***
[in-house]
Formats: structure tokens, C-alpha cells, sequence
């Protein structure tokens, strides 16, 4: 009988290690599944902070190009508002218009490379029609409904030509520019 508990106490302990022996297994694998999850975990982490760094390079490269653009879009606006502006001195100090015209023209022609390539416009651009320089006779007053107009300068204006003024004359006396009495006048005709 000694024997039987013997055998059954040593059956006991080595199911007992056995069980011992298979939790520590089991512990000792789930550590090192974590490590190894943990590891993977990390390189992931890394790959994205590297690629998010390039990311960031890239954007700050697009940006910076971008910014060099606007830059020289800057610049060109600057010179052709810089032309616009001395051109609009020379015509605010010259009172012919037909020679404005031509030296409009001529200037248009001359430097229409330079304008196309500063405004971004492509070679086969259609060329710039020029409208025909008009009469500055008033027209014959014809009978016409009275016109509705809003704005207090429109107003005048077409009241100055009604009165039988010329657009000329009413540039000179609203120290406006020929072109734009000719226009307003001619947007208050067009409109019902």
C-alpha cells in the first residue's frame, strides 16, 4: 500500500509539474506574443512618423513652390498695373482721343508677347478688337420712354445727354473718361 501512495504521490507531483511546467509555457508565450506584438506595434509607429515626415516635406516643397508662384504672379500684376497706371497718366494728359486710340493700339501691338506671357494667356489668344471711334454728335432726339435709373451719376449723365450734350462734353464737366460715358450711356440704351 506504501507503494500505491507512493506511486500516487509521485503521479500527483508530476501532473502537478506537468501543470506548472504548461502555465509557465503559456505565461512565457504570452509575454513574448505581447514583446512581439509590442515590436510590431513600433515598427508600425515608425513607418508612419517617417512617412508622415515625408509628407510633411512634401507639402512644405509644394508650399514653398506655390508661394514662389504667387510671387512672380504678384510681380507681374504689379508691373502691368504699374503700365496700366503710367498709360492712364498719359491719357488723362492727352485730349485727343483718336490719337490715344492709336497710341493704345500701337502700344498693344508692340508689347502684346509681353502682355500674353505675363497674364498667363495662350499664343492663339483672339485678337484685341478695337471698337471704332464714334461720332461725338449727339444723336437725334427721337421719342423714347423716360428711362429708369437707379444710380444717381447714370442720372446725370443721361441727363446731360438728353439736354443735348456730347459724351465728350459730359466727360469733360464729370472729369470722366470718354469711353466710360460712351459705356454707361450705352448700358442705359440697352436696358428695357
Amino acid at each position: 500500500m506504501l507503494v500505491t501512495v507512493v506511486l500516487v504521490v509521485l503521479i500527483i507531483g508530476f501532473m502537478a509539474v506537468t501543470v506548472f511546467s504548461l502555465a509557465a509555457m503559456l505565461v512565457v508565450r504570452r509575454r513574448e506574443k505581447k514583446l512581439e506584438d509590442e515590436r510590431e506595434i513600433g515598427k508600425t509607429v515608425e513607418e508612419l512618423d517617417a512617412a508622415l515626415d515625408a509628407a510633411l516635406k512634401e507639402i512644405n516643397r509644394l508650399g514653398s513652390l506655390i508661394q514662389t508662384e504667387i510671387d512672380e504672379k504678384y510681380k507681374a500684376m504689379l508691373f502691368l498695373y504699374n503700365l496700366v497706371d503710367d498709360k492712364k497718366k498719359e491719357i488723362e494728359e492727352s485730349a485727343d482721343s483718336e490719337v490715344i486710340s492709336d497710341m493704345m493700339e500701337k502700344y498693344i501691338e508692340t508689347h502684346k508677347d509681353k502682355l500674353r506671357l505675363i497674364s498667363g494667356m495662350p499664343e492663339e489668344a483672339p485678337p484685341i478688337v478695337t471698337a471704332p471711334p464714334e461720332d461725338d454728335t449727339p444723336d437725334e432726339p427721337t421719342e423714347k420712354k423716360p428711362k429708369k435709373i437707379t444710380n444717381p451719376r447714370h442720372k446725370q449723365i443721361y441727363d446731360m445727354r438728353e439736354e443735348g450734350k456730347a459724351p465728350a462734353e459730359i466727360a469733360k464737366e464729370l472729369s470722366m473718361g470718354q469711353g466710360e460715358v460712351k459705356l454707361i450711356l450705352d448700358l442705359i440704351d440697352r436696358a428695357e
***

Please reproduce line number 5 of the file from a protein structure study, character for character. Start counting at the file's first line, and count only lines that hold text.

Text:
Amino acid at each position: 500500500m506504501l507503494v500505491t501512495v507512493v506511486l500516487v504521490v509521485l503521479i500527483i507531483g508530476f501532473m502537478a509539474v506537468t501543470v506548472f511546467s504548461l502555465a509557465a509555457m503559456l505565461v512565457v508565450r504570452r509575454r513574448e506574443k505581447k514583446l512581439e506584438d509590442e515590436r510590431e506595434i513600433g515598427k508600425t509607429v515608425e513607418e508612419l512618423d517617417a512617412a508622415l515626415d515625408a509628407a510633411l516635406k512634401e507639402i512644405n516643397r509644394l508650399g514653398s513652390l506655390i508661394q514662389t508662384e504667387i510671387d512672380e504672379k504678384y510681380k507681374a500684376m504689379l508691373f502691368l498695373y504699374n503700365l496700366v497706371d503710367d498709360k492712364k497718366k498719359e491719357i488723362e494728359e492727352s485730349a485727343d482721343s483718336e490719337v490715344i486710340s492709336d497710341m493704345m493700339e500701337k502700344y498693344i501691338e508692340t508689347h502684346k508677347d509681353k502682355l500674353r506671357l505675363i497674364s498667363g494667356m495662350p499664343e492663339e489668344a483672339p485678337p484685341i478688337v478695337t471698337a471704332p471711334p464714334e461720332d461725338d454728335t449727339p444723336d437725334e432726339p427721337t421719342e423714347k420712354k423716360p428711362k429708369k435709373i437707379t444710380n444717381p451719376r447714370h442720372k446725370q449723365i443721361y441727363d446731360m445727354r438728353e439736354e443735348g450734350k456730347a459724351p465728350a462734353e459730359i466727360a469733360k464737366e464729370l472729369s470722366m473718361g470718354q469711353g466710360e460715358v460712351k459705356l454707361i450711356l450705352d448700358l442705359i440704351d440697352r436696358a428695357e